Pastor Tana prayed, asked again, argued, prayed more, asked more clearly, and still the soldiers refused.
Lawrence Tanabose, president of the Seventh-day Adventist Church in the Solomon Islands, was enjoying a fairly normal day in paradise when his cell phone buzzed.
The calling number was listed as “Blocked,” so he answered tentatively, expecting a fake offer on a condominium in Bora Bora. Instead, a scratchy voice asked, “Are you Pastor Tanabose, the Seventh-day Adventist?”
“I am Pastor Tana,” he replied.
“Hold then for ‘X,’ the prime minister of Australia.”
Pastor Tana held, wondering what kind of trouble God was getting him into now! A few moments later a new voice came on the cell phone.
“Pastor Tana, this is X, the prime minister of Australia. As you know, we are having a bit of a problem with the rebels in the Solomon Islands right now.”
There was a pause, so Pastor Tana said, “Yes, sir.”
“I understand that you know everyone in the Solomon Islands. Is that right?”
“No, sir, but I do know most of them.”
“Do you know the rebel leader? I hear that he may be one of your members.”
“Yes, I do know him. We have many members on all sides of the conflict, sir.”
“My people tell me that they have a message for the rebel leader, but they have been unable to reach him. I would like to talk with him personally. Might you be able to make that happen?”
Pastor Tana thought for a moment. He was always careful to stay out of political conflicts. His church members needed to know that he was on God’s side only. But maybe this was a time he could help.
“I am willing to try, sir. What would you like me to do?”
“Thank you, Pastor. Please go right back to your house. A man in a helicopter will bring you a coded cell phone with instructions about how the rebel commander can use it to call me on a safe line. Please pick up the phone from the man in the chopper and deliver it to the rebel leader for me. That’s all. Can you do that?”
“Yes, sir. I will do my best.”
Pastor Tana closed his cell phone, turned his car around, and headed home. He arrived about the same time as a camouflaged Apache helicopter landed in a field near his home. A man dropped from the helicopter and ran toward Pastor Tana with a small package.
“The directions are in the package, Pastor. This will save many lives! Thank you!”
The helicopter flew away and Pastor Tana began driving toward the barricades between the government and rebel soldiers. He knew the way well, since he had members on both sides and often needed to cross the lines to minister to the churches.
This time was different. The government barricade was staffed by a soldier who refused to let him pass.
“Not today, Pastor. Something big is up, and we have had to close the barricade. You may not pass.”
Pastor Tana prayed, asked again, argued, prayed more, asked more clearly, and still the soldiers refused. Pastor Tana turned around, drove to a small park, and prayed more. Much more.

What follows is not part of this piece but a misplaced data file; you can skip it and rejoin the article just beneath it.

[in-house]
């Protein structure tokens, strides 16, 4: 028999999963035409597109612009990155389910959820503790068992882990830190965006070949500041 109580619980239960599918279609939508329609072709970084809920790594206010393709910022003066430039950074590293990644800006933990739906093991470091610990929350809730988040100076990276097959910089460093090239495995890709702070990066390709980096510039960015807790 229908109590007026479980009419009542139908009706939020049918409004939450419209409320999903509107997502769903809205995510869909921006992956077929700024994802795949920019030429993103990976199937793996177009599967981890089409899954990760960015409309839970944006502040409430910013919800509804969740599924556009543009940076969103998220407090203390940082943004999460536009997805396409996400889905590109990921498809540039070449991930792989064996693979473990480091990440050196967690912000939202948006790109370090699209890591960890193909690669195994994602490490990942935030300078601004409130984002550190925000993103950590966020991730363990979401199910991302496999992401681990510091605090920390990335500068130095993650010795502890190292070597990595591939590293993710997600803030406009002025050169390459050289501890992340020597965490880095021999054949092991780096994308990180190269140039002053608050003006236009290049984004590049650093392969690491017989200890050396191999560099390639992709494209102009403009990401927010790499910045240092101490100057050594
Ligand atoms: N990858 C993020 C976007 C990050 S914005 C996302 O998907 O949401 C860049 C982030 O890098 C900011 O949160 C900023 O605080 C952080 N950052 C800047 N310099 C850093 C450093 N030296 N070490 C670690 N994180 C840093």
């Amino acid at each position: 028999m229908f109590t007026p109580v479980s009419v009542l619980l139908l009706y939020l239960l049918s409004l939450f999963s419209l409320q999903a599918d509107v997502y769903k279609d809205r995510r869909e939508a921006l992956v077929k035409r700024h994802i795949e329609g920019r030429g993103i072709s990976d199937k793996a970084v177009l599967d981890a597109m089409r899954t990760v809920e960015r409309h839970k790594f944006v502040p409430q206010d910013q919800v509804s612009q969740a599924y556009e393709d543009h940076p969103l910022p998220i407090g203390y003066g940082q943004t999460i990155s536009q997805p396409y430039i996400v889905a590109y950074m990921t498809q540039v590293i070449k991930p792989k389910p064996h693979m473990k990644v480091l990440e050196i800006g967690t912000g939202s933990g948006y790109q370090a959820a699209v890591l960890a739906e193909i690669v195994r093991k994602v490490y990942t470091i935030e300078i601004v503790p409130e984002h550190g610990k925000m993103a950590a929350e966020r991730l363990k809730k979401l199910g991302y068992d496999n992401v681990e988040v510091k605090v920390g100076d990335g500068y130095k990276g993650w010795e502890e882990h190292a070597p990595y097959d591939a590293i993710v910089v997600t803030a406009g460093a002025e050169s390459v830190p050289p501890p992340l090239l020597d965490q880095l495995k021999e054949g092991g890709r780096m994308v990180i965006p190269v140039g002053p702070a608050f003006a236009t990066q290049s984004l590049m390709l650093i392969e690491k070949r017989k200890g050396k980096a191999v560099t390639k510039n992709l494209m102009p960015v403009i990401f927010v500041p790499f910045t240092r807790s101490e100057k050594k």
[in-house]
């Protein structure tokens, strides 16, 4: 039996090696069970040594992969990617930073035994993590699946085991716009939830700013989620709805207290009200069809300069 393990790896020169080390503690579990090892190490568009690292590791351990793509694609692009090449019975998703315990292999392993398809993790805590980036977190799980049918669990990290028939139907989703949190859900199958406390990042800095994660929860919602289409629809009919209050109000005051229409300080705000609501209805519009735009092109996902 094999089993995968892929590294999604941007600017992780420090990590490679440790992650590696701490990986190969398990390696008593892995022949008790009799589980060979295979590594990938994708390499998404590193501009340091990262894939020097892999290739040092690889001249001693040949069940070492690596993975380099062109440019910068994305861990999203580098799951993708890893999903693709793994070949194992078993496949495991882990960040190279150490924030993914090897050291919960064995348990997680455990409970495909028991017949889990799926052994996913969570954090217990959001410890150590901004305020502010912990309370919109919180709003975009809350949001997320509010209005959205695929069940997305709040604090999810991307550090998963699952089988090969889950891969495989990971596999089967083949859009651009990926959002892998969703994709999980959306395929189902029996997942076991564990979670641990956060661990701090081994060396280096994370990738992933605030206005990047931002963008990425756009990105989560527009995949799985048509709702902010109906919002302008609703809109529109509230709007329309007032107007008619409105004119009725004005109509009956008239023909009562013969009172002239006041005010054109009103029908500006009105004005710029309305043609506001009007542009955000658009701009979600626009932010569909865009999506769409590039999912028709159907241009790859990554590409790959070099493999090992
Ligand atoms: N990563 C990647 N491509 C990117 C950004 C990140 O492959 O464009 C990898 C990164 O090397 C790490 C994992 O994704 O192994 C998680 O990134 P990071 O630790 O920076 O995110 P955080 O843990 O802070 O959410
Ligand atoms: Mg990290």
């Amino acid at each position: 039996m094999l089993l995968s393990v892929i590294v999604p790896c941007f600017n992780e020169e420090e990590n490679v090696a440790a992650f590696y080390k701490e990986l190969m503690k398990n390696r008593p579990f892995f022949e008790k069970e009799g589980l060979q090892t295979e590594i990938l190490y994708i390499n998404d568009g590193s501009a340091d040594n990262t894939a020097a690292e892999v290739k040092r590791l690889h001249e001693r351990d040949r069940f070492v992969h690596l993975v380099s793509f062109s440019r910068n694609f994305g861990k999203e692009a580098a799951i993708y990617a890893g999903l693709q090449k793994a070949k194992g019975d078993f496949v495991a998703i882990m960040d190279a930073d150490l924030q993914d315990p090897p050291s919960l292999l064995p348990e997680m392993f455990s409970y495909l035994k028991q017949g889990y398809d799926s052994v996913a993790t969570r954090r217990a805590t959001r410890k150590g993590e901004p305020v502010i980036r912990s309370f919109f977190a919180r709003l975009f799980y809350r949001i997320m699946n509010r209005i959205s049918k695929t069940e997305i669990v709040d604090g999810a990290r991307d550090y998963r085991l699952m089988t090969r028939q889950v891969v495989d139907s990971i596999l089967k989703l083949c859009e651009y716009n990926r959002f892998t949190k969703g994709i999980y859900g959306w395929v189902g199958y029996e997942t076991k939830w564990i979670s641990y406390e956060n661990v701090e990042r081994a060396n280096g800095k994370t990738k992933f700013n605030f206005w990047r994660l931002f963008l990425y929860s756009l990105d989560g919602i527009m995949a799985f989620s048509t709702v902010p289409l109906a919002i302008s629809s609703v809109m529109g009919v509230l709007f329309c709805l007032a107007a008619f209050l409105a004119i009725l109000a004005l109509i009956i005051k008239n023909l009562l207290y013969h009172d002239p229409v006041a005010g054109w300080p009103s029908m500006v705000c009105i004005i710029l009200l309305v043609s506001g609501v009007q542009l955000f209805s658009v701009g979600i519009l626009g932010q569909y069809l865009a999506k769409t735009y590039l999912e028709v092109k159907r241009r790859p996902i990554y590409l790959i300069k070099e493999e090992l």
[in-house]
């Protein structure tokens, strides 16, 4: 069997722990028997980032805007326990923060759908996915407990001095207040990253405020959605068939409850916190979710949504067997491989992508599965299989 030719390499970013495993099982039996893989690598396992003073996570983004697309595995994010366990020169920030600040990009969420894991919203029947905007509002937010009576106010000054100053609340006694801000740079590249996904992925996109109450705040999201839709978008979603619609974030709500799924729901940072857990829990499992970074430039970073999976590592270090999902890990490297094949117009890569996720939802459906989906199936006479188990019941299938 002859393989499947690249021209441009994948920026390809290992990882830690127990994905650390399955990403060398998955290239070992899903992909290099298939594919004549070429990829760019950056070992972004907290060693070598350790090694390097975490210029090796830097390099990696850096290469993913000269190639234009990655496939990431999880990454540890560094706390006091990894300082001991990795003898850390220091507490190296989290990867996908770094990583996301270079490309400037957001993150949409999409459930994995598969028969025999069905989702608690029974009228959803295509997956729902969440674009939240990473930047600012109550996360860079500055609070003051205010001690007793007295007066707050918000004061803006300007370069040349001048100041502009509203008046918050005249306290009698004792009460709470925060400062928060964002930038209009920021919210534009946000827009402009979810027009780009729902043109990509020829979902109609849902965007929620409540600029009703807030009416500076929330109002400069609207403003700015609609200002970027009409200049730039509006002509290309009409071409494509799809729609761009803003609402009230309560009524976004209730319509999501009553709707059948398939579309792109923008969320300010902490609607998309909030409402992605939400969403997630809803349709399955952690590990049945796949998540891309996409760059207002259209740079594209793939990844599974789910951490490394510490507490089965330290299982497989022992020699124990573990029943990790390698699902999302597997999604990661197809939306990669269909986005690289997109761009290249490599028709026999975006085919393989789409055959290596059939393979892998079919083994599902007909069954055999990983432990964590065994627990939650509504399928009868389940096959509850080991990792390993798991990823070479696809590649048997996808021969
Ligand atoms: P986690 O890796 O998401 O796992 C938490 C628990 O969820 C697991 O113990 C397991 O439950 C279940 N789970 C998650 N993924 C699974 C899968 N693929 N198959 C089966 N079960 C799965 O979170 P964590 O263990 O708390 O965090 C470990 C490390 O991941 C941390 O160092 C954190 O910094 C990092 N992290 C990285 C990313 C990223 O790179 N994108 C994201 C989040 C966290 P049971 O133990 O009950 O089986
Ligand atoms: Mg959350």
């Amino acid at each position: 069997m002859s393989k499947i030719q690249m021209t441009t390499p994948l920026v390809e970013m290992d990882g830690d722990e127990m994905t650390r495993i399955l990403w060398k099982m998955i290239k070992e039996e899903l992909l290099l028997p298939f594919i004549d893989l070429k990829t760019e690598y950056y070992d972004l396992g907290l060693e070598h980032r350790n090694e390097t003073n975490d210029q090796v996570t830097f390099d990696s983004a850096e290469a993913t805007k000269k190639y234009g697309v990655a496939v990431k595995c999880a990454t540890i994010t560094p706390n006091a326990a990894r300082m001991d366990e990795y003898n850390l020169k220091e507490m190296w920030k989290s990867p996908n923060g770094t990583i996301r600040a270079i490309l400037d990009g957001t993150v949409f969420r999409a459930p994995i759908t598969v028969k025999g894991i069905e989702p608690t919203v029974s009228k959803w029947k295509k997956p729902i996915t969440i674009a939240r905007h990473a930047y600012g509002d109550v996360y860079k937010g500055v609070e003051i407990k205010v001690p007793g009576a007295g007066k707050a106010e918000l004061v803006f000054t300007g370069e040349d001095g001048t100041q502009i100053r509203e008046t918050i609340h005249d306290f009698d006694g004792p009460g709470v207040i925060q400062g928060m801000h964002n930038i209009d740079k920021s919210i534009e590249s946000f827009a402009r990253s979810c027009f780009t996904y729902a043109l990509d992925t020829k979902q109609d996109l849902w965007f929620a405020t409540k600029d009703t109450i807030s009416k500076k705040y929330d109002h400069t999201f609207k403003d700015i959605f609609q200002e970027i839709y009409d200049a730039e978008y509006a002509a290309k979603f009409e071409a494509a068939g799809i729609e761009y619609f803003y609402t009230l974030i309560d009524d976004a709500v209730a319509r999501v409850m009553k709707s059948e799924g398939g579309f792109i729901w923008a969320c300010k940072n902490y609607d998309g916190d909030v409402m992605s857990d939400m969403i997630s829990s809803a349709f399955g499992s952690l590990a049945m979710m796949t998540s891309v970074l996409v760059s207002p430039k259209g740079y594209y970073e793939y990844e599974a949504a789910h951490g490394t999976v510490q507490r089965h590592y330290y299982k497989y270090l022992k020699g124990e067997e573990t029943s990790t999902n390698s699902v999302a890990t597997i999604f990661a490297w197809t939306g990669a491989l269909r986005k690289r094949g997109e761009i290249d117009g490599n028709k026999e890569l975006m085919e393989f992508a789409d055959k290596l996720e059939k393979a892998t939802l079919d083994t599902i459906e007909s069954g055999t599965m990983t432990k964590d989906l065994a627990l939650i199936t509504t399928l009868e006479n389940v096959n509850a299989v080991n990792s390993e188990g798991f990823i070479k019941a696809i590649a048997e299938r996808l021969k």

“God, it seems You need my humble help today, but the soldiers disagree. What shall I do? Stay or go?”
God’s answer was so clear that Pastor Tana thought there was someone with him in the car!
Pastor Tana went, his small yellow car bouncing over the muddy road back to the barricade. The soldiers and their superiors refused passage again.
So Pastor Tana put his small yellow car in first gear and drove directly at the barricade.
The soldiers shouted and warned.
Pastor Tana shifted into second gear.
More loud shouting.
Pastor Tana’s small car broke through the barricade! The breach was greeted by the soldiers firing bullets from machine guns at Pastor Tana’s car—and at Pastor Tana.
However, the car sped on across the “no man’s land” toward the rebel barricade. A rocket propelled grenade now joined the weaponry, and the soldiers saw Pastor Tana’s car explode into burning shards of broken metal.
The rebel soldiers lifted their barricade quickly as Pastor Tana, in his untouched car, arrived on the other side. Moments later Pastor Tana and the rebel leader met in rebel headquarters and Pastor Tana delivered the package from the prime minister of Australia. Nothing fancy; just “Here. The prime minister wants you to use this cell phone to call him. The directions are in the package. God bless. Must be important.”
Pastor Tana smiled, prayed, then drove to a local market, where he purchased six bags of fresh groceries, only the finest!
Pastor Tana waved to the rebel soldiers from his little yellow car. They raised the barricade and let him pass.
On the government side, the barricade stood broken, just as he had left it.
Pastor Tana parked his car near the government command post, picked up two bags of groceries, and walked toward the soldiers who had tried to kill him about an hour before.
The soldiers stood, as if frozen, against the back wall of the command center.
Twice Pastor Tana returned to his car until he had delivered all six bags of groceries to the guards who still stood silently, mouths wide open. Finally, one of the soldiers spoke, his voice stammering with emotion.
“We shot you. We killed you. We saw you and your car die. How are you still here?”
“God needed me to cross today,” Pastor Tana replied. “I’m sorry that made it hard for you. I know you believe you destroyed my car and killed me. You did your job well, but God protected me. Please enjoy the fresh food.”
The next week, after the battle was over and peace returned to the Solomon Islands, five of the government guards came to Pastor Tana and asked to learn more about the God who trades groceries for guns. All five accepted Jesus, and a number became leaders in the island churches.